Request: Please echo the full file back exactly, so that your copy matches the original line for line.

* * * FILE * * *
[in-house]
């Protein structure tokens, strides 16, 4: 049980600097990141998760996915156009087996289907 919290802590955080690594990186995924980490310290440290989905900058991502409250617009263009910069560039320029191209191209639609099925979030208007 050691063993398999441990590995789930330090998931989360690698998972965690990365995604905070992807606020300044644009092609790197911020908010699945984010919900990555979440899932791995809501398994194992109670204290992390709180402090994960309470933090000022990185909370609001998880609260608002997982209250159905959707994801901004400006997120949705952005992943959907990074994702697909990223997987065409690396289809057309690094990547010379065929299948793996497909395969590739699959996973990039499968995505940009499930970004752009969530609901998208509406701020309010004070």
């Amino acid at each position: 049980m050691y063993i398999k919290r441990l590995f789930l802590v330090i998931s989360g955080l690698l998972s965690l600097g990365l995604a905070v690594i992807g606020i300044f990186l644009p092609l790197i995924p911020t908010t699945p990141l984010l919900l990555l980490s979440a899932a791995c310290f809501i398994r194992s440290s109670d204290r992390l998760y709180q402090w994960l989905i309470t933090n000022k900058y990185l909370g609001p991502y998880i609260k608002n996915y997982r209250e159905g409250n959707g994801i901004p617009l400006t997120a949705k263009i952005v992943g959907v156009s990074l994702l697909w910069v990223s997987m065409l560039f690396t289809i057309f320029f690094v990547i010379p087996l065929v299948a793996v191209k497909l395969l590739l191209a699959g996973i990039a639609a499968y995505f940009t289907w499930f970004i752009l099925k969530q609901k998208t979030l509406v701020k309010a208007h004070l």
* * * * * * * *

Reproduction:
[in-house]
């Protein structure tokens, strides 16, 4: 049980600097990141998760996915156009087996289907 919290802590955080690594990186995924980490310290440290989905900058991502409250617009263009910069560039320029191209191209639609099925979030208007 050691063993398999441990590995789930330090998931989360690698998972965690990365995604905070992807606020300044644009092609790197911020908010699945984010919900990555979440899932791995809501398994194992109670204290992390709180402090994960309470933090000022990185909370609001998880609260608002997982209250159905959707994801901004400006997120949705952005992943959907990074994702697909990223997987065409690396289809057309690094990547010379065929299948793996497909395969590739699959996973990039499968995505940009499930970004752009969530609901998208509406701020309010004070």
């Amino acid at each position: 049980m050691y063993i398999k919290r441990l590995f789930l802590v330090i998931s989360g955080l690698l998972s965690l600097g990365l995604a905070v690594i992807g606020i300044f990186l644009p092609l790197i995924p911020t908010t699945p990141l984010l919900l990555l980490s979440a899932a791995c310290f809501i398994r194992s440290s109670d204290r992390l998760y709180q402090w994960l989905i309470t933090n000022k900058y990185l909370g609001p991502y998880i609260k608002n996915y997982r209250e159905g409250n959707g994801i901004p617009l400006t997120a949705k263009i952005v992943g959907v156009s990074l994702l697909w910069v990223s997987m065409l560039f690396t289809i057309f320029f690094v990547i010379p087996l065929v299948a793996v191209k497909l395969l590739l191209a699959g996973i990039a639609a499968y995505f940009t289907w499930f970004i752009l099925k969530q609901k998208t979030l509406v701020k309010a208007h004070l």